Since last week’s election, the Democratic Unionist Party has received more attention outside of Northern Ireland than it has in years, now holding the balance of power in the UK Parliament. While the DUP was founded by Ian Paisley in 1971, the separation of political parties in Northern Ireland from the main United Kingdom parties has roots in the late nineteenth century before and during the Home Rule era.
In the 1870s, sectarian strife in the north of Ireland was at a low ebb as both Catholics and Protestants united through Liberal Party politics. The Land League, founded in 1878 in County Mayo, helped to direct land agitation for the goals of tenant rights and the redistribution of land. A land war erupted, including boycotting and intimidation, though the Land League itself remained officially nonviolent.
Conservative unionist writers in the north characterized the League as extreme and terroristic. However, some northern Protestant farmers were attracted to the Land League’s principles, and they joined with northern Catholics to combat landlordism. Presbyterians in the north long celebrated a “traditional” liberalism, whether or not this had actually played out for the majority in the political and social realms. By 1879, Conservative party support in Ulster had weakened significantly. In less than a decade, this trend would be completely reversed as unionists formed a pan-Protestant bloc in the north in the face of the Home Rule threat. The 1885 general election saw the “starkest possible polarization” of sectarian political parties, with seventeen parliamentary seats in Ulster going to the Home Rule Party, sixteen seats to the Conservatives, and none to the Liberals. As Brian Walker points out, from this point forward there would never again be such a close political alliance between Protestants and Catholics in Ulster.
Conservatives in Ulster associated the Land League with the dynamite attacks on British cities from 1881-1885, orchestrated by Jeremiah O’Donovan Rossa and the Clan-na-Gael, as well as the Phoenix Park murders of 1882. Ulster Conservatives seized on extremist images of the land war, dynamite attacks, and the Phoenix Park murders to color all Irish nationalists as militant and violent. Nationalists were characterized as unfit for self-government and a threat to Irish Protestants.
The characterization of Irish nationalists as extreme and violent made it even more important for most northern Protestants to protect their position as a minority group in Ireland, leading to the polarization of politics in the region. As it was almost impossible for northern Protestants to support Home Rule when it was introduced in 1886, the death knell was signaled for the Ulster Liberal Party. This left the political parties in the north of Ireland divided into stark sectarian camps: the pan-Protestant bloc of the Conservatives and the Catholic-dominated Home Rulers.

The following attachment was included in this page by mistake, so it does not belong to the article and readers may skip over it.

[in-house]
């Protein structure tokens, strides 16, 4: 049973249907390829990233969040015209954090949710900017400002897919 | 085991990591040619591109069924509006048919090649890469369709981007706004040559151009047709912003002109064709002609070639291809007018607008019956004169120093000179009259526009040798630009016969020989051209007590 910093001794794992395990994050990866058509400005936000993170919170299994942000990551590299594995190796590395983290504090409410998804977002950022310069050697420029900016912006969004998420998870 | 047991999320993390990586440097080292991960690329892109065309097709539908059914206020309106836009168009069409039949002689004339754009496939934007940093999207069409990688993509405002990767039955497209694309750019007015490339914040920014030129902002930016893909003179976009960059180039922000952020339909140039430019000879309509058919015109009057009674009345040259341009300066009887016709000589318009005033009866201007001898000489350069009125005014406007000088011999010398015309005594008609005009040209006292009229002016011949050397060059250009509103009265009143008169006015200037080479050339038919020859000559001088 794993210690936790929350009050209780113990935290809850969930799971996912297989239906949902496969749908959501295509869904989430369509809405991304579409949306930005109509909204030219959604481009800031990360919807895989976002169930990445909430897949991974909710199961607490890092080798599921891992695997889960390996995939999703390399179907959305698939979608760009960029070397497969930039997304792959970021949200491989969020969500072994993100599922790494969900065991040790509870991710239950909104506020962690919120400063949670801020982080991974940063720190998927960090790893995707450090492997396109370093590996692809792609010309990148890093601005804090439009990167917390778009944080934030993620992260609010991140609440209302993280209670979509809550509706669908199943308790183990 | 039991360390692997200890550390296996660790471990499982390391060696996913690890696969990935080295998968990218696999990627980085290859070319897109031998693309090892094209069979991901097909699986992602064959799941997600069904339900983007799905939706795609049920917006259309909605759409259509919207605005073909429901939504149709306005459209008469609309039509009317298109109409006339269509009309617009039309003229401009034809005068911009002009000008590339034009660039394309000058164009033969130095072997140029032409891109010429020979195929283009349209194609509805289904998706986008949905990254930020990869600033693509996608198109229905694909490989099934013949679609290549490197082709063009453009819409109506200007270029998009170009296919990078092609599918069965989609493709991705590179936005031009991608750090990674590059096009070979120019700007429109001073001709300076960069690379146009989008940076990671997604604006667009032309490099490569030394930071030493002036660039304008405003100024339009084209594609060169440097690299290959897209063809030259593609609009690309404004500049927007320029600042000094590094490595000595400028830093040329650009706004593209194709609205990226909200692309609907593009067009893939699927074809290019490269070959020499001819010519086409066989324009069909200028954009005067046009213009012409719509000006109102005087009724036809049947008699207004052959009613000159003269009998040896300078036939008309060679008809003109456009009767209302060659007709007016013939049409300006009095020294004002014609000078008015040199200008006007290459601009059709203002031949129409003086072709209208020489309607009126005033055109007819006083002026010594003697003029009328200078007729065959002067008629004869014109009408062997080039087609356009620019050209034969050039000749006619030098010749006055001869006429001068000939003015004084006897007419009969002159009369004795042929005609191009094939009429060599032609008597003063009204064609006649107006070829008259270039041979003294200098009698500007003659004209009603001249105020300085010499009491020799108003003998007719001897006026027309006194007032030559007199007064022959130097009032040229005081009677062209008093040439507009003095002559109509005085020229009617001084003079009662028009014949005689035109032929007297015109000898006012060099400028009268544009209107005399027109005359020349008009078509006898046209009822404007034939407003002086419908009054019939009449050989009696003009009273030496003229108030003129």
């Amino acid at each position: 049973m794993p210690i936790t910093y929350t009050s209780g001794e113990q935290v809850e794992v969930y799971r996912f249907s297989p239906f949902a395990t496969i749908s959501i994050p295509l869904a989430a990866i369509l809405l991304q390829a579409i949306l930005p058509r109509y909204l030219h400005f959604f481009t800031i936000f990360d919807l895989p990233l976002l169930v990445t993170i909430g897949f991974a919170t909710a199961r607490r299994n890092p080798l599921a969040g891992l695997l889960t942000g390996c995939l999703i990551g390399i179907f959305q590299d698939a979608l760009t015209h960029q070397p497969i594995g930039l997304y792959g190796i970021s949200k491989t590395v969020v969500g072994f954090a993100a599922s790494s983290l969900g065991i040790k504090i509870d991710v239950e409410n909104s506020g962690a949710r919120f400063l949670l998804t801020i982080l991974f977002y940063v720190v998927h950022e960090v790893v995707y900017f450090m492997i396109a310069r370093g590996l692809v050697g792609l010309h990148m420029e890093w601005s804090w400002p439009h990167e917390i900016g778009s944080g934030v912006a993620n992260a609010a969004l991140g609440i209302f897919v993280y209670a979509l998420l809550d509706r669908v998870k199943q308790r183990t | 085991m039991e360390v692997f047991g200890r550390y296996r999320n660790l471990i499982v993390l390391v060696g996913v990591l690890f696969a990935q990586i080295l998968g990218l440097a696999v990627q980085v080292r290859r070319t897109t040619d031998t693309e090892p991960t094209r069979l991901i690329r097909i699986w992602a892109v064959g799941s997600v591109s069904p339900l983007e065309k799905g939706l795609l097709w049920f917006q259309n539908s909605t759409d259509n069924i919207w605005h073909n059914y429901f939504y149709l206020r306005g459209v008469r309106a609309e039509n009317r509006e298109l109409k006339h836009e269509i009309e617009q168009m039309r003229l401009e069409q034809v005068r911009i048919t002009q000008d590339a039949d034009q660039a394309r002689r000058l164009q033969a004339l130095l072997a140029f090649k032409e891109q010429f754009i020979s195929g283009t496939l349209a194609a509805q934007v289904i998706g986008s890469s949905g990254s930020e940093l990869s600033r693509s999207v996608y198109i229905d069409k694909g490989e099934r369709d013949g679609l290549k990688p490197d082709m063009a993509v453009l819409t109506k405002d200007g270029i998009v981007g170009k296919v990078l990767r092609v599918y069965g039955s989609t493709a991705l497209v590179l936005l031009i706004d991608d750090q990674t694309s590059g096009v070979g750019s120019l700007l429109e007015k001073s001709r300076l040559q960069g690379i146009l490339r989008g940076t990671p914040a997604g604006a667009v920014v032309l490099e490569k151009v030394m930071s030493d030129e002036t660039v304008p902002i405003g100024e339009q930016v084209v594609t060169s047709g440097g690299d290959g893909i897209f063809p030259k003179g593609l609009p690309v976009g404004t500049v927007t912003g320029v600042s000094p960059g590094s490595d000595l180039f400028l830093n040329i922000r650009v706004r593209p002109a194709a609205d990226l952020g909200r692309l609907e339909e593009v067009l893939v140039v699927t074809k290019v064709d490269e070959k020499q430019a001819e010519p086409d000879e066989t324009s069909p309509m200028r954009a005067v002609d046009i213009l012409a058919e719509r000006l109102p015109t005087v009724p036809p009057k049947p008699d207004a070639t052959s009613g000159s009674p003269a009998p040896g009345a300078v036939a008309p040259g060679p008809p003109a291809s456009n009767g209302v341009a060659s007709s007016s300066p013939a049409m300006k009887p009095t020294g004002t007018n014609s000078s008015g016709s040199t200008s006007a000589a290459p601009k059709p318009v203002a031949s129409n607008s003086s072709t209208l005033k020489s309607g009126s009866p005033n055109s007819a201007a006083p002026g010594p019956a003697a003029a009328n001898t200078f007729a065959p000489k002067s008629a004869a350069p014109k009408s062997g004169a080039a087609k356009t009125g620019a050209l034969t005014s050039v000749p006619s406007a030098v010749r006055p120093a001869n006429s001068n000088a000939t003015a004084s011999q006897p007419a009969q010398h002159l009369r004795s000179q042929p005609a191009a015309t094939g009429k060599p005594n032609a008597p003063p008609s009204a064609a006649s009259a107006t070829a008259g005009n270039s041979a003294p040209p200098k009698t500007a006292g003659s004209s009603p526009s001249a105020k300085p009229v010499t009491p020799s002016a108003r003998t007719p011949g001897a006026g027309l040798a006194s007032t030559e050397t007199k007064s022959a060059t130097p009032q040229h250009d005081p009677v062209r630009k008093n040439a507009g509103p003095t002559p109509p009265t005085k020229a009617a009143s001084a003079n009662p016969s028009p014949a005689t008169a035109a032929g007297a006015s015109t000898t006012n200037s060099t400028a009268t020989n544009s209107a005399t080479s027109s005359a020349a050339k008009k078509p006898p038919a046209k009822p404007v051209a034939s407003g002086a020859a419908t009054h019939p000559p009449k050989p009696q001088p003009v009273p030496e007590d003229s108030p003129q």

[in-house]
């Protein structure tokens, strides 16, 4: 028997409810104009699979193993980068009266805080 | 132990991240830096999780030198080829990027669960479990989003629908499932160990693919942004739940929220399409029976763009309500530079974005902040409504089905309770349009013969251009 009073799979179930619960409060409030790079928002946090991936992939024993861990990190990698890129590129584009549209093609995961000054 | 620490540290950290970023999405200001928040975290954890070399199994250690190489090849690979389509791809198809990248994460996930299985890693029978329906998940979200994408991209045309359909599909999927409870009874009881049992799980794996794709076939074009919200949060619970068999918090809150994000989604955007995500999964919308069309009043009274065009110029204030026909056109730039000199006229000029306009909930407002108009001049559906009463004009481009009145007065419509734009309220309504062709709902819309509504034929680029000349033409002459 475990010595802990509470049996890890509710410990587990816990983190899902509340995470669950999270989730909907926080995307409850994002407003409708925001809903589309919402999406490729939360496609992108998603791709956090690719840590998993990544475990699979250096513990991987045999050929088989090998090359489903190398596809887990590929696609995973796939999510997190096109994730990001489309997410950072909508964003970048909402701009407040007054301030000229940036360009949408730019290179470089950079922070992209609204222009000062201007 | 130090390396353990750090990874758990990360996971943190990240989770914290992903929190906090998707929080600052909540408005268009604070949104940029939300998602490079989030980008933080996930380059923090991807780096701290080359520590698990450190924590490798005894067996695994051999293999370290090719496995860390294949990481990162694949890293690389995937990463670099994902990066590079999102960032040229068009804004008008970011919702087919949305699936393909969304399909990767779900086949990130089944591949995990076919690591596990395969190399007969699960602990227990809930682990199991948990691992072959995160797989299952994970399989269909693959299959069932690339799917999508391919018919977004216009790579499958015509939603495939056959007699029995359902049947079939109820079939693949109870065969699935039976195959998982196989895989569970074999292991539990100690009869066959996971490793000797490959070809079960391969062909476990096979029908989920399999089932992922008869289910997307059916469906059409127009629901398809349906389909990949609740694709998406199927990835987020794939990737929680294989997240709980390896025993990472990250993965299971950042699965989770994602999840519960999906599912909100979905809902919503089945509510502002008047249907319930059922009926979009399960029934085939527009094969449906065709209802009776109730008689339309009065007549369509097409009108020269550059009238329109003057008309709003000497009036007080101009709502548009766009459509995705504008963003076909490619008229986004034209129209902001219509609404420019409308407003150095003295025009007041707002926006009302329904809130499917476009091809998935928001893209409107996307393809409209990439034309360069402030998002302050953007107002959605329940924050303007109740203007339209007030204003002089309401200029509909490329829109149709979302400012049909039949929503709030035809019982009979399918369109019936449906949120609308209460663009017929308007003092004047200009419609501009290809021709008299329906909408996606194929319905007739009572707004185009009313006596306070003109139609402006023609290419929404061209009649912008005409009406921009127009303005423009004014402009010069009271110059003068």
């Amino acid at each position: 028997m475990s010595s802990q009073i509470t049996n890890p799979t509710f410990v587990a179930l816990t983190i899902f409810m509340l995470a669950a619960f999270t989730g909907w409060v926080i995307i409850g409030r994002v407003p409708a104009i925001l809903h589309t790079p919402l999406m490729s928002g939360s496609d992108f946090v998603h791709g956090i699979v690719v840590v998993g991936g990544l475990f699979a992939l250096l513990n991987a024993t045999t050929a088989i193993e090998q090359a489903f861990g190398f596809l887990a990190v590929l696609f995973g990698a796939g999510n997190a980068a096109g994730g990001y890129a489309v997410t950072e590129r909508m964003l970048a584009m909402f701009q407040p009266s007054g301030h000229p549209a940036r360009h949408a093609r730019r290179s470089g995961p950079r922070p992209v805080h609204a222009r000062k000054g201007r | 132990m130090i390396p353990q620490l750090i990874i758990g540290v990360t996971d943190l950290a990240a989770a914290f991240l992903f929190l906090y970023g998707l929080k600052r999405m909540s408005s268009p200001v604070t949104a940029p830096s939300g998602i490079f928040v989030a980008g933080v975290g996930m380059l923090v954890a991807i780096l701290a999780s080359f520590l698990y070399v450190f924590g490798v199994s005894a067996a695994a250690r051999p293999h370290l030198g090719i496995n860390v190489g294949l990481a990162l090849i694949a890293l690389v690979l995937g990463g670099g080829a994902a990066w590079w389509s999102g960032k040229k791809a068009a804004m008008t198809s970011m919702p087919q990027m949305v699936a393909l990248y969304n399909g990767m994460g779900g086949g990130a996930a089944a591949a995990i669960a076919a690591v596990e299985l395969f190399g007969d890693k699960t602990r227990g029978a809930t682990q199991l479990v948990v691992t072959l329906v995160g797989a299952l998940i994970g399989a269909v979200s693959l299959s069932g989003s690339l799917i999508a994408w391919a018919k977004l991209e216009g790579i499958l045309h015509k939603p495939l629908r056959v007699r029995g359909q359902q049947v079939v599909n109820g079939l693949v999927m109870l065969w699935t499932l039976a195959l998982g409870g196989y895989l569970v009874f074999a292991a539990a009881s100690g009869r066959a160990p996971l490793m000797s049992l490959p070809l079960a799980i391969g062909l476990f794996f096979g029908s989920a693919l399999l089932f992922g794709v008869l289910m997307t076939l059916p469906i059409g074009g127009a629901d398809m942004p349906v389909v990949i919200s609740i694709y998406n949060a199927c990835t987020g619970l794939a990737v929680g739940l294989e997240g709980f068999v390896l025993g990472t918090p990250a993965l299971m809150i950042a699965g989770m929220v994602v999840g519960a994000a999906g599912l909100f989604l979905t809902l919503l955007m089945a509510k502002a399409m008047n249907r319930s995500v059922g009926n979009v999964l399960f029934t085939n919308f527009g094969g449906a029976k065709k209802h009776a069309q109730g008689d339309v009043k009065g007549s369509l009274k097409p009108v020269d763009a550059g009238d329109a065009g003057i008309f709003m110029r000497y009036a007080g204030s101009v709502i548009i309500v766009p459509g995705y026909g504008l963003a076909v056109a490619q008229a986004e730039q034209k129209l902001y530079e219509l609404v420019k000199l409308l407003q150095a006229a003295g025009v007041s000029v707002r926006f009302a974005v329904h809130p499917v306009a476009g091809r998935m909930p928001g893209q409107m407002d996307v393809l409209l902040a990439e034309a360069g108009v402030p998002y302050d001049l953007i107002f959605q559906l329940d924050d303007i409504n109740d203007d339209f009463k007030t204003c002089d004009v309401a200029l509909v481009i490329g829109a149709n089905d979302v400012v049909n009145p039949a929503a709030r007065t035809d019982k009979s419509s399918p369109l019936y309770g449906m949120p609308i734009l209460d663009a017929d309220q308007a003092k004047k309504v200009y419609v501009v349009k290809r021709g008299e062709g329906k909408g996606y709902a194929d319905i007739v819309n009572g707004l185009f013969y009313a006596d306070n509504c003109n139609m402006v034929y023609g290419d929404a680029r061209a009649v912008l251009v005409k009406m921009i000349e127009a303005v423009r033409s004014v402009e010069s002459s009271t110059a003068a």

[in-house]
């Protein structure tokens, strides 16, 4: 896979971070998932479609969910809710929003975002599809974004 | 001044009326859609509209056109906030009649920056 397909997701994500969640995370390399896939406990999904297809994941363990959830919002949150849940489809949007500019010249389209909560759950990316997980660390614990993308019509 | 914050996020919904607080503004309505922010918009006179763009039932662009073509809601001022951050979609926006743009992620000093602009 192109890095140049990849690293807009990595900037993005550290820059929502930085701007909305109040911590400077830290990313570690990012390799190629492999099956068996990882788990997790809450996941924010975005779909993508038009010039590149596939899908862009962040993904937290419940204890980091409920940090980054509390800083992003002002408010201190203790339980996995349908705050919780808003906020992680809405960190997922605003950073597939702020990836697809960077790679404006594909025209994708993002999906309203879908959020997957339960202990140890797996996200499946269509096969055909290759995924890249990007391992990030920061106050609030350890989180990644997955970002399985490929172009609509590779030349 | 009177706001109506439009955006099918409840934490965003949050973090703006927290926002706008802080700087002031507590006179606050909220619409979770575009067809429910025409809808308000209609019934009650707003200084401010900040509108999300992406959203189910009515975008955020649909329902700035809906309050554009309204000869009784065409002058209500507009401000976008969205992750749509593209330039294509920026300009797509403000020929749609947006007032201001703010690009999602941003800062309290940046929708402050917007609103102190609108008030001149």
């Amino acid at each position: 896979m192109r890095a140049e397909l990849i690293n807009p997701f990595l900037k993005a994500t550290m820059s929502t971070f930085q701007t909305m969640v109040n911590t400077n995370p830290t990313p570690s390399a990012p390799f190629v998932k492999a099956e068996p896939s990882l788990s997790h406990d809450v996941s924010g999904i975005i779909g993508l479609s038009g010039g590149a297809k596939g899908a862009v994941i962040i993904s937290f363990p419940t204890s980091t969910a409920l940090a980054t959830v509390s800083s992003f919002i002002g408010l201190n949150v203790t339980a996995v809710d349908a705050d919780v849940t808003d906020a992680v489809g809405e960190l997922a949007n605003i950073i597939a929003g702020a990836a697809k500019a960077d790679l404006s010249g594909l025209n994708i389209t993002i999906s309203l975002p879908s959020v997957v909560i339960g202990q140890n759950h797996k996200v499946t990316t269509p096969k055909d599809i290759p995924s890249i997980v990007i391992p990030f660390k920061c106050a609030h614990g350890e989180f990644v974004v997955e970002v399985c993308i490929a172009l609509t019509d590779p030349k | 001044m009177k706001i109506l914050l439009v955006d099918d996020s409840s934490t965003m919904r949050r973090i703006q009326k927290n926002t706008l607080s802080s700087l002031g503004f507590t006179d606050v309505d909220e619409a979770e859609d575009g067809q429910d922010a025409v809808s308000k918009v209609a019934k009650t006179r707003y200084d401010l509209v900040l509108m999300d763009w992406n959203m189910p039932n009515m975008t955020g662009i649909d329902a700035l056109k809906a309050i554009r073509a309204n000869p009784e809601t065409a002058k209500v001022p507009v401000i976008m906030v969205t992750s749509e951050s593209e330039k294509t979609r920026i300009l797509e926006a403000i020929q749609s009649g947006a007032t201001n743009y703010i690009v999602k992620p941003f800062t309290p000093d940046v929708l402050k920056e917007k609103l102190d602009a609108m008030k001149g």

The November/December 1885 general election gave Irish nationalists the balance of power in the House of Commons. Lord Salisbury and the Conservatives managed to stay in government for only a month before the Irish Parliamentary Party combined with the Liberals to throw them out of office, initiating Gladstone’s third ministry. With the imminent threat of Home Rule, unionists began to organize both in Ireland and the United Kingdom as a whole. Dublin’s Irish Loyal and Patriotic Union formed in May 1885, leading the effort to spread information and propaganda for the unionist cause. In the south, unionists were generally Protestant landowners or merchants, with a small number of Catholic adherents. In Ulster, local organization developed through the Ulster Loyalist Anti-Repeal Union, a central association for agitation and propaganda founded in January 1886. Ulster Conservatives worked to forge an electoral alliance with local Liberals, who declared their support of Union in March 1886. In Parliament, Conservatives and Liberals joined in an uneasy alliance to form the Ulster Unionist Party, led by Edward Saunderson.
Following the defeat of the Home Rule bill in 1885, the Parnell split, and the defeat of the second Home Rule bill, Irish nationalists began to rebuild support in the early 1900s. Irish unionists faced divisions of their own due to the influence of labor and tenant rights. The devolution debacle in 1904-1905, entangling George Wyndham, undersecretary Antony MacDonnell, and Lord Dunraven, led to increasing distrust of Ulster unionists for the British unionist elite and Dublin Castle. The Ulster Unionist Council emerged out of a conference held in 1904 to condemn Dunraven’s devolution proposals. The new central unionist organization had 200 members representing local unionist associations, the Orange Order, MPs, peers, and other prominent Ulstermen. The creation of the UUC aided in the re-centring of the unionist movement from the south of Ireland to Ulster. However, both the UUC and its Dublin counterpart, the Irish Unionist Alliance, joined in the Unionist Joint Committee formed in 1907. The Ulster Unionist Party became more formalized, particularly after Edward Carson became its leader in 1910.
While the Ulster unionists resisted Home Rule and independence for Ireland, they became gradually accepting of partition in the years during and following World War I. The UUP controlled the government of Northern Ireland from 1921 until 1972, when the Northern Ireland Parliament was suspended in favor of direct rule. Meanwhile, Paisley, who had previously entered politics as part of the Protestant Unionist Party, joined with hardline unionists to found the Democratic Unionist Party in 1971. Paisley led the DUP for 37 years. The DUP overtook the UUP as the main unionist party in Northern Ireland in the early 2000s.
The UUP lost its final two seats in Parliament last week, while the DUP now has 10 MPs.